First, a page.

To return to the issue of chronic pain, 70% of the people it impacts are women. And yet, 80% of pain studies are conducted on male mice or human men. One of the few studies to research gender differences in the experience of pain found that women tend to feel it more of the time and more intensely than men. While the exact reasons for this discrepancy haven’t been pinpointed yet, biology and hormones are suspected to play a role.

As for Roberts, his lab tests yielded no apparent findings to explain his back pain. Eventually he enrolled in a program through the Mayo Clinic that treated chronic pain as “a malfunction in perception,” that is, a self-reinforcing addiction to and dramatization of pain.

The solution, as Robert explains, was: “…don’t dwell on the pain, and don’t try to fix it — no props, no pills. Eventually the mind should let go.”
Treatment must be individualized

This tactic may have worked for the author, but I doubt it would work as well for many of us women with clearly definable conditions like rheumatoid arthritis, multiple sclerosis, and chronic migraine, or sex-specific diseases like endometriosis. In my case, ignoring the heavy bleeding and cramping I experienced every month (often multiple times a month) and the daily gastrointestinal distress I had for years did not make the attending pain go away, despite the repeated dismissals I received from doctors. Trying to ignore the pain didn’t stop endometriosis from strangling my large intestines and adhering my ovaries and fallopian tubes to my colon. To gain actual relief from that agony, I needed surgery, and I might need it again. Likewise, ignoring my back pain does not stop the nerve compression that contributes to sporadic incidences of severe cramping and involuntary muscle twitches and jerking in my right leg. What I do need are doctors willing to listen, empathize, and work with me to identify the most appropriate treatment plan that will minimize my pain and address the underlying condition as best as possible.

While I congratulate Roberts that he was able to put away his “props” such as his ankle braces, those of us with genuine degenerative conditions like arthritis and connective tissue disease need such aids to stabilize our joints and prevent further damage and further pain. I would implore those in the medical community for whom the Times piece resonated to understand that applying blanket solutions to chronic pain may not work for many pain patients, as the vast majority of us are women. In fact, since most studies on pain have focused on men, broadly applying their findings to everyone can be dangerous, and reinforces the same gender disparities from which they arise. The result of that would inevitably be that many more women stand to die or suffer in silence, without accessing the treatments they require and deserve in order to find adequate relief.In August, The New York Times published a guest op-ed by a man named David Roberts who suffered from severe chronic pain for many years before finally finding relief. The piece immediately went viral, with distinguished news journalist and personality Dan Rather posting it to his Facebook page with the addendum that it could “offer hope” to some pain patients. However, for many of us in the chronic pain community, particularly women, the piece was regarded with weariness and frustration.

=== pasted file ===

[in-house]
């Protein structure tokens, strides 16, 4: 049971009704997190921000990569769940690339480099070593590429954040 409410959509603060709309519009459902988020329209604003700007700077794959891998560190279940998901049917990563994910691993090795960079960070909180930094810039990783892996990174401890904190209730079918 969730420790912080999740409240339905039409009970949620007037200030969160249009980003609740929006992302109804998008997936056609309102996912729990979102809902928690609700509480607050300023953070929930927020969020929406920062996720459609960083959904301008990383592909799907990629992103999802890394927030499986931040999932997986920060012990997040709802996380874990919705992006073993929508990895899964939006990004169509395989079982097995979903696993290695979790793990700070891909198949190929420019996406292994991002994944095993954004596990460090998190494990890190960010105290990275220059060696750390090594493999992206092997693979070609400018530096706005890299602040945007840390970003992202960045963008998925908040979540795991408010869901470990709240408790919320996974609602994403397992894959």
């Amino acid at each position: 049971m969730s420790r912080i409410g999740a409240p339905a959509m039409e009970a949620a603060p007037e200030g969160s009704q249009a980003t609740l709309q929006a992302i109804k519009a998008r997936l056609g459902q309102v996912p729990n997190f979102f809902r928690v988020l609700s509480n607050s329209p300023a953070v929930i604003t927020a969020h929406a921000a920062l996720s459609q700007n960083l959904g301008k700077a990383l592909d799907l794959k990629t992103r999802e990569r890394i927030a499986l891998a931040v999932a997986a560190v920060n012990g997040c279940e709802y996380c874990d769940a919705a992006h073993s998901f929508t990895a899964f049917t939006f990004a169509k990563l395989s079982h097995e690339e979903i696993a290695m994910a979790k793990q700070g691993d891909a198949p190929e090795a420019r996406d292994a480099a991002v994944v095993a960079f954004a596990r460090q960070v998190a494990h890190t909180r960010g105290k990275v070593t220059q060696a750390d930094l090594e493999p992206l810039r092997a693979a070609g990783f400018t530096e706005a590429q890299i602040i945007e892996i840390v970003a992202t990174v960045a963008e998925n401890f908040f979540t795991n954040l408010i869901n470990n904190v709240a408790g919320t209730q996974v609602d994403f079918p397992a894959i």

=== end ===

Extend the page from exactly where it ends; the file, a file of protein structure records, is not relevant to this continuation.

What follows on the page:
The first and most prominent source of annoyance for me regarding this piece was the part when the author finally discloses his pain to his employer and it is taken with the utmost seriousness. He is immediately offered leave to find treatment, despite the lack of a definitive diagnosis. This stands in stark contrast to the experiences of many (if not most) women, where our pain is often abruptly dismissed as psychological — a physical manifestation of stress, anxiety, or depression.
Women with chronic pain may suffer more and longer than men

Consider this: women in pain are much more likely than men to receive prescriptions for sedatives, rather than pain medication, for their ailments. One study even showed women who received coronary bypass surgery were only half as likely to be prescribed painkillers, as compared to men who had undergone the same procedure. We wait an average of 65 minutes before receiving an analgesic for acute abdominal pain in the ER in the United States, while men wait only 49 minutes.

These gender biases in our medical system can have serious and sometimes fatal repercussions. For instance, a 2000 study published in The New England Journal of Medicine found that women are seven times more likely than men to be misdiagnosed and discharged in the middle of having a heart attack. Why? Because the medical concepts of most diseases are based on understandings of male physiology, and women have altogether different symptoms than men when having a heart attack.

To return to the issue of chronic pain, 70% of the people it impacts are women. And yet, 80% of pain studies are conducted on male mice or human men. One of the few studies to research gender differences in the experience of pain found that women tend to feel it more of the time and more intensely than men. While the exact reasons for this discrepancy haven’t been pinpointed yet, biology and hormones are suspected to play a role.

As for Roberts, his lab tests yielded no apparent findings to explain his back pain. Eventually he enrolled in a program through the Mayo Clinic that treated chronic pain as “a malfunction in perception,” that is, a self-reinforcing addiction to and dramatization of pain.

The solution, as Robert explains, was: “…don’t dwell on the pain, and don’t try to fix it — no props, no pills. Eventually the mind should let go.”
Treatment must be individualized